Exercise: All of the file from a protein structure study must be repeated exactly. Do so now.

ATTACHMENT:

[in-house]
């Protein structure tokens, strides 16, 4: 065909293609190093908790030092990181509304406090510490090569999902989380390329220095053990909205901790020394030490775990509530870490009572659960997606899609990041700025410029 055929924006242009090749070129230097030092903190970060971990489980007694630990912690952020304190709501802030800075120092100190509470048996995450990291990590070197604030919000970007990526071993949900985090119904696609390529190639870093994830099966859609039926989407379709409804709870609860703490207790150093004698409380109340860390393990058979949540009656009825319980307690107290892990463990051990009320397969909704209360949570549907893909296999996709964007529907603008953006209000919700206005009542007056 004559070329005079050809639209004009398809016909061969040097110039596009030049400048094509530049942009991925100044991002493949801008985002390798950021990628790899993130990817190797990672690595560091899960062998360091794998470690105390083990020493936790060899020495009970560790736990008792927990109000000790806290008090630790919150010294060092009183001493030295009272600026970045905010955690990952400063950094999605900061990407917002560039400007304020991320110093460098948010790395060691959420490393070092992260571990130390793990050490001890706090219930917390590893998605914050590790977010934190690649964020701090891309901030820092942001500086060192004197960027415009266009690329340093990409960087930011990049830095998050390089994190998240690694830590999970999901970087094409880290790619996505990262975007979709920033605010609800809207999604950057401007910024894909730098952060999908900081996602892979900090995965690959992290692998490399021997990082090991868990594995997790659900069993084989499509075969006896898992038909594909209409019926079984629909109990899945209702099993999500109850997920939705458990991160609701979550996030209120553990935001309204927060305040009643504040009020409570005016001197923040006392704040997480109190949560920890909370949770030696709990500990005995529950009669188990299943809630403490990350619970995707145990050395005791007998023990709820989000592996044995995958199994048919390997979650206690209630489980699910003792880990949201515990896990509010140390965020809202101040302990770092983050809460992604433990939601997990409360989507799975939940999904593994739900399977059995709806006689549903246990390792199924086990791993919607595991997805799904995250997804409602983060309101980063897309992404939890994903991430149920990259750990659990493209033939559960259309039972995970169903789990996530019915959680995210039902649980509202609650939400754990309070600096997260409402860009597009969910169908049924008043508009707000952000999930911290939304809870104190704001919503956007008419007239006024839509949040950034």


[in-house]
């Protein structure tokens, strides 16, 4: 065909293609190093908790030092990181509304406090510490090569999902989380390329220095053990909205901790020394030490775990509530870490009572659960997606899609990041700025410029 055929924006242009090749070129230097030092903190970060971990489980007694630990912690952020304190709501802030800075120092100190509470048996995450990291990590070197604030919000970007990526071993949900985090119904696609390529190639870093994830099966859609039926989407379709409804709870609860703490207790150093004698409380109340860390393990058979949540009656009825319980307690107290892990463990051990009320397969909704209360949570549907893909296999996709964007529907603008953006209000919700206005009542007056 004559070329005079050809639209004009398809016909061969040097110039596009030049400048094509530049942009991925100044991002493949801008985002390798950021990628790899993130990817190797990672690595560091899960062998360091794998470690105390083990020493936790060899020495009970560790736990008792927990109000000790806290008090630790919150010294060092009183001493030295009272600026970045905010955690990952400063950094999605900061990407917002560039400007304020991320110093460098948010790395060691959420490393070092992260571990130390793990050490001890706090219930917390590893998605914050590790977010934190690649964020701090891309901030820092942001500086060192004197960027415009266009690329340093990409960087930011990049830095998050390089994190998240690694830590999970999901970087094409880290790619996505990262975007979709920033605010609800809207999604950057401007910024894909730098952060999908900081996602892979900090995965690959992290692998490399021997990082090991868990594995997790659900069993084989499509075969006896898992038909594909209409019926079984629909109990899945209702099993999500109850997920939705458990991160609701979550996030209120553990935001309204927060305040009643504040009020409570005016001197923040006392704040997480109190949560920890909370949770030696709990500990005995529950009669188990299943809630403490990350619970995707145990050395005791007998023990709820989000592996044995995958199994048919390997979650206690209630489980699910003792880990949201515990896990509010140390965020809202101040302990770092983050809460992604433990939601997990409360989507799975939940999904593994739900399977059995709806006689549903246990390792199924086990791993919607595991997805799904995250997804409602983060309101980063897309992404939890994903991430149920990259750990659990493209033939559960259309039972995970169903789990996530019915959680995210039902649980509202609650939400754990309070600096997260409402860009597009969910169908049924008043508009707000952000999930911290939304809870104190704001919503956007008419007239006024839509949040950034």